He holds the record for most tries by a Super Rugby halfback and this weekend notches a century for the Hurricanes, but TJ Perenara's proudest achievement may be inspiring Porirua prospects to chart a similar path to his.

Most know Perenara as the skillful, immensely competitive Hurricanes and All Blacks No 9. Few, though, appreciate he emerged from Mana College, a co-ed decile two school with under 400 pupils.

Unlike many talented prodigies who these days move to powerhouse schools on scholarships, Perenara played all his college and club rugby, with Norths, at home.

When Perenara attended Mana College, the small school in a rough area on the outskirts of Wellington had two rugby teams.


"We often have the odds stacked against us but that can be our biggest strength because we've only got the people around us to rely on and that's why we are so close," Perenara says. "That's something that shaped me as a kid. I'm very thankful for people I grew up with and around. It's an area that I love and respect and I'm proud to call home."

From the late Jerry Collins to the So'oialo brothers, Rodney and Steven; Ellison brothers, Tamati and Jacob, all the way through to Anthony Perenise, Alapati Leiua, Faifili Levave and Apisai Naikatini, Perenara knows off by heart all the Hurricanes to progress from Porirua.

Tamati Ellison may not be a high-profile All Blacks midfielder but when he turned up at Mana College it sparked something of a turning point in Perenara's rugby development, opening his eyes to the possibilities before him.

"I remember a day when Tamati came into my school and spoke about being a Hurricane and professional rugby player. Where we were from we were looked at as you play rugby and then you go onto work. He gave us hope that it didn't matter where you came from you could achieve a goal. I remember that speech vividly. That kept me on to give it
everything I had to the game of rugby."

Mixed with the work ethic instilled by parents Thomas and Fiona, Perenara harnessed Ellison's advice to make the most of his abilities.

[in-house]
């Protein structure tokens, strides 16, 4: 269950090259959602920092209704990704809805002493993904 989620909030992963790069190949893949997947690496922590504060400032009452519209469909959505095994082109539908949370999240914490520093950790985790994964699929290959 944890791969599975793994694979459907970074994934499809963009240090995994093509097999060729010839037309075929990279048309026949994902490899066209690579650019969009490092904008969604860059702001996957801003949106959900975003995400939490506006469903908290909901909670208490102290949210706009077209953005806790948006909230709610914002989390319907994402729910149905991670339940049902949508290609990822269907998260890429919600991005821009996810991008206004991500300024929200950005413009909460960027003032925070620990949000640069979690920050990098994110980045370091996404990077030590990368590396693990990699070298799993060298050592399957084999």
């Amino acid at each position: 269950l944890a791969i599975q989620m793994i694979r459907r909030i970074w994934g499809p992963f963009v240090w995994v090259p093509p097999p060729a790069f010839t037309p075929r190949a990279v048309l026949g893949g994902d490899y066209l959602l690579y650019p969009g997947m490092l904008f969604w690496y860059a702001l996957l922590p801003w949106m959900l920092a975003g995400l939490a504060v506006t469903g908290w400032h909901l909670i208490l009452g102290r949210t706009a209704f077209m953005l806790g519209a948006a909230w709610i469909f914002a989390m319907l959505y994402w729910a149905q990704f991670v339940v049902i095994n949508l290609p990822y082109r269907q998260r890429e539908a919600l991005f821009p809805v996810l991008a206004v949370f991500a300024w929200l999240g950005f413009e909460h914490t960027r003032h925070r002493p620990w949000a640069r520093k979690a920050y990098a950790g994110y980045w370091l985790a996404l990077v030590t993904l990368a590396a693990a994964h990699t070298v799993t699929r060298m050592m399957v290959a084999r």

"The Canes were the team I always supported. I didn't have the privilege of getting to a helluva lot of their games as a kid but I definitely watched them week in, week out. There were a lot of Porirua boys playing for the Canes when I was growing up so seeing them always gave us a little bit of hope. Having those sorts of influences was pretty cool.

"Watching the Canes was always exciting and it made you want to be part of it. They always played rugby and that's something even now we try and look back on and take things from the way they played."

Ahead of his 100th Super Rugby match against the undefeated Highlanders in Wellington this Saturday, Perenara is now the one providing inspiration.

At All Blacks level many of Perenara's 42 tests have been overshadowed by Aaron Smith, widely regarded as the world's premier halfback.

Comparisons are part of the industry but there is also a time to pause and recognise Perenara's attributes in isolation.

That time is now. From his support play which has yielded 45 tries for the Hurricanes to his pace, vision and staunch defence, Perenara's presence is integral to revolution this franchise has enjoyed over the past three years.

His record partnership with Beauden Barrett, one that surpassed George Gregan and Stephen Larkham's 80 matches for the Brumbies, provides the backbone and he has also captained the Hurricanes on many occasions.

Perenara's debut for the Wellington Lions arrived under Andre Bell when he was still at school after Piri Weepu broke his leg against Taranaki and Alby Mathewson received a call-up to the All Blacks.

Some eight years on, he constantly seeks continued improvement.

Perenara isn't after the accolades but, deep down, he'll know those in Porirua will proudly puff out their chests as he leads the Canes out this weekend.

"Being able to do it 100 times it is special and when I look back I'll be proud of it but I would rather win this week because it will put our team in a better position."